* ''Franchies/GIJoe'' had a few examples as well. One such was the action figure for Bullhorn, who came with a rifle that could be separated into three pieces and stored in his backpack.

[[folder:Video Games]]
* ''VideoGame/{{Hitman}}'': One of Agent 47's trademark weapons is a [[http://en.wikipedia.org/wiki/Walther_WA_2000 Walther WA2000]], which he keeps unassembled in a briefcase most of the time. In ''Blood Money'', you can purchase upgrades such as lightweight parts, a shortened barrel, and/or a silencer, with each of these having an effect on the time it takes to assemble it. In the first game, his "briefcase sniper rifle" is a Blaser R93, as seen in the Hong Kong sniper mission.
* One of the touch screen {{Minigame}}s in ''VideoGame/GrandTheftAutoChinatownWars'' is screwing together a break-down sniper rifle.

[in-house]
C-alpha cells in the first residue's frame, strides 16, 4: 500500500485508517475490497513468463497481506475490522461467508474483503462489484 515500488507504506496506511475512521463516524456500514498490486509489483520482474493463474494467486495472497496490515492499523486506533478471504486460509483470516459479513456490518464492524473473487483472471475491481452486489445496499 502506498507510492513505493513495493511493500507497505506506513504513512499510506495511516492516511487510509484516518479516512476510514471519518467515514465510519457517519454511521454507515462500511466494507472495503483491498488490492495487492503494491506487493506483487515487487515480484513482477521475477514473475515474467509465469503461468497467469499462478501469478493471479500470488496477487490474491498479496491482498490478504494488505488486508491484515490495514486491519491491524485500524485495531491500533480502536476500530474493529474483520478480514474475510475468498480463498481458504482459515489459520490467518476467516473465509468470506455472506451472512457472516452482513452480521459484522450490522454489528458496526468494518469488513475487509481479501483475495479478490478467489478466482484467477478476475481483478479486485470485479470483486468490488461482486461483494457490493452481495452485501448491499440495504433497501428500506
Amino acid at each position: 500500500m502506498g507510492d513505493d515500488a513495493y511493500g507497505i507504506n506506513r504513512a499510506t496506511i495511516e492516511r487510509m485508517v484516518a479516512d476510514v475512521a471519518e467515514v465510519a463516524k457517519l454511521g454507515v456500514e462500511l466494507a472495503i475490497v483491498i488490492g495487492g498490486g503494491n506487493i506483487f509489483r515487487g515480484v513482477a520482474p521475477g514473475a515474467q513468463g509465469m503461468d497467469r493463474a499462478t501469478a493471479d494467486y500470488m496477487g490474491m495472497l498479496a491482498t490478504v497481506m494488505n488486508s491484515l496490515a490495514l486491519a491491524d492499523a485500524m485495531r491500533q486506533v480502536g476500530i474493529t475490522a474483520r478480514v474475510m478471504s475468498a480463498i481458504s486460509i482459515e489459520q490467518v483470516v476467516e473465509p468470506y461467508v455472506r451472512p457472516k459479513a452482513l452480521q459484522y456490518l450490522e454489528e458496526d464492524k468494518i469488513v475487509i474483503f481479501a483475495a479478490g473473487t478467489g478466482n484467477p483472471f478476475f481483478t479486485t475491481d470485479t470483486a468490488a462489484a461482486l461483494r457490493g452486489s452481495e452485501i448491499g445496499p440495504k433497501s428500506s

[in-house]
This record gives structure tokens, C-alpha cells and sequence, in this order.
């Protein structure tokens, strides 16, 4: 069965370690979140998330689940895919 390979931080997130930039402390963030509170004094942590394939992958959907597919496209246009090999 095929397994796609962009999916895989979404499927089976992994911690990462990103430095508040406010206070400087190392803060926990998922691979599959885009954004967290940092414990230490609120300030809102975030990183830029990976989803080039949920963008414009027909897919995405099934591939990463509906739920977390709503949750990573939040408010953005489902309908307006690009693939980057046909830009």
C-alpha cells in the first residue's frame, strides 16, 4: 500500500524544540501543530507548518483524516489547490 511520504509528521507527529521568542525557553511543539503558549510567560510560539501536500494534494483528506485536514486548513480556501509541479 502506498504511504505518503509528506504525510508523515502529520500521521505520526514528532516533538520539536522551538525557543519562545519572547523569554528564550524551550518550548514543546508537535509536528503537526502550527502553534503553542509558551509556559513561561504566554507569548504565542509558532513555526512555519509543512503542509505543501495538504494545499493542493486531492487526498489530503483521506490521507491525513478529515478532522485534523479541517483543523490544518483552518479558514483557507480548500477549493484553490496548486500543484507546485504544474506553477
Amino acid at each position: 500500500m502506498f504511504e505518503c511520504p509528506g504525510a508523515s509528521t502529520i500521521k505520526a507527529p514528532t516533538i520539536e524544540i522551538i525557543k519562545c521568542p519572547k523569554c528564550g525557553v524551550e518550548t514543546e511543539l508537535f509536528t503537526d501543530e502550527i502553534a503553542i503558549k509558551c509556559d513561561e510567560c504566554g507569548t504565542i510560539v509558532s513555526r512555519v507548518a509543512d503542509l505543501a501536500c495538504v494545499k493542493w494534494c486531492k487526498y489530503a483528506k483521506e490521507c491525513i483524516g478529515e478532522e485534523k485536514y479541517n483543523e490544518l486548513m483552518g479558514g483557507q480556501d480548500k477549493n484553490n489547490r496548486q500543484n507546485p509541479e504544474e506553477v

* ''VideoGame/HeavyBarrel'': The title weapon could be seen as this; you'd gather pieces and see them collect at the top of the screen. Once you get the last one ... '[[MostWonderfulSound HEAVY BARREL!!]]' {{BFG}} time.
* ''VideoGame/SlySpy'' has you collecting five parts of the "Golden Gun" ([[Film/TheManWithTheGoldenGun get it?]]).
* Similar to the example from ''Heavy Barrel'', ''VideoGame/HeavyWeapon'' also has you collect four parts to craft the [[WaveMotionGun Megalaser]], a OneHitKill weapon that lasts for around 30 seconds.
* The old pseudo-3D space sim ''Galactic Invasion'' has this as its premise: you and a rival are racing against each other to assemble one of three weapons that will annihilate your opponent's solar system. Said weapons come in the form of color-coded pieces that you find by blowing up space stations.
* In ''VideoGame/BatmanArkhamAsylum'', obtaining the Batclaw involves a brief cutscene where Batman adds the attachment to his grapnel; later on, there is a more involved cutscene where Batman assembles the Ultra Batclaw upgrade using parts from a supply container.